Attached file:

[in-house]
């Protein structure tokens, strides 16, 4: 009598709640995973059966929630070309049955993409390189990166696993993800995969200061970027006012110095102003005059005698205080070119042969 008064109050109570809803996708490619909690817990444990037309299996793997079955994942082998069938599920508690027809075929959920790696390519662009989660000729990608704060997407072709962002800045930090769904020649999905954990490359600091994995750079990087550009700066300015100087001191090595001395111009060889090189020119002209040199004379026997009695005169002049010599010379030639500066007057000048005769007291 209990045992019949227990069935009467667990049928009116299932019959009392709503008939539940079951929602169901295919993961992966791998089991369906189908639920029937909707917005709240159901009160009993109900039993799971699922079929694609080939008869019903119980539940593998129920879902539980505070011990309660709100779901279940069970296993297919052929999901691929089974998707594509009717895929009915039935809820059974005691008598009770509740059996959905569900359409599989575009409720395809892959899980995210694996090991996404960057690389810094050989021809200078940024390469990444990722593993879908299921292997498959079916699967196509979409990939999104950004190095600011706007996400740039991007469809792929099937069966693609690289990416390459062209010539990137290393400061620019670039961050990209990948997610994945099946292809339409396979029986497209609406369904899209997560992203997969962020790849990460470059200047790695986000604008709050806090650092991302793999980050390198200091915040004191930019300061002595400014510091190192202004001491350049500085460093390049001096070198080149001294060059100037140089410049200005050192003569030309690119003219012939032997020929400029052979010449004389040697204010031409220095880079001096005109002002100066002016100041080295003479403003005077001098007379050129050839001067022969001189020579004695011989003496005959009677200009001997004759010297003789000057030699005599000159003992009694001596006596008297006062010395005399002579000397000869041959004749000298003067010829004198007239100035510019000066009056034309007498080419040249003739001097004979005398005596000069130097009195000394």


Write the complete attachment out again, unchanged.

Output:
[in-house]
């Protein structure tokens, strides 16, 4: 009598709640995973059966929630070309049955993409390189990166696993993800995969200061970027006012110095102003005059005698205080070119042969 008064109050109570809803996708490619909690817990444990037309299996793997079955994942082998069938599920508690027809075929959920790696390519662009989660000729990608704060997407072709962002800045930090769904020649999905954990490359600091994995750079990087550009700066300015100087001191090595001395111009060889090189020119002209040199004379026997009695005169002049010599010379030639500066007057000048005769007291 209990045992019949227990069935009467667990049928009116299932019959009392709503008939539940079951929602169901295919993961992966791998089991369906189908639920029937909707917005709240159901009160009993109900039993799971699922079929694609080939008869019903119980539940593998129920879902539980505070011990309660709100779901279940069970296993297919052929999901691929089974998707594509009717895929009915039935809820059974005691008598009770509740059996959905569900359409599989575009409720395809892959899980995210694996090991996404960057690389810094050989021809200078940024390469990444990722593993879908299921292997498959079916699967196509979409990939999104950004190095600011706007996400740039991007469809792929099937069966693609690289990416390459062209010539990137290393400061620019670039961050990209990948997610994945099946292809339409396979029986497209609406369904899209997560992203997969962020790849990460470059200047790695986000604008709050806090650092991302793999980050390198200091915040004191930019300061002595400014510091190192202004001491350049500085460093390049001096070198080149001294060059100037140089410049200005050192003569030309690119003219012939032997020929400029052979010449004389040697204010031409220095880079001096005109002002100066002016100041080295003479403003005077001098007379050129050839001067022969001189020579004695011989003496005959009677200009001997004759010297003789000057030699005599000159003992009694001596006596008297006062010395005399002579000397000869041959004749000298003067010829004198007239100035510019000066009056034309007498080419040249003739001097004979005398005596000069130097009195000394």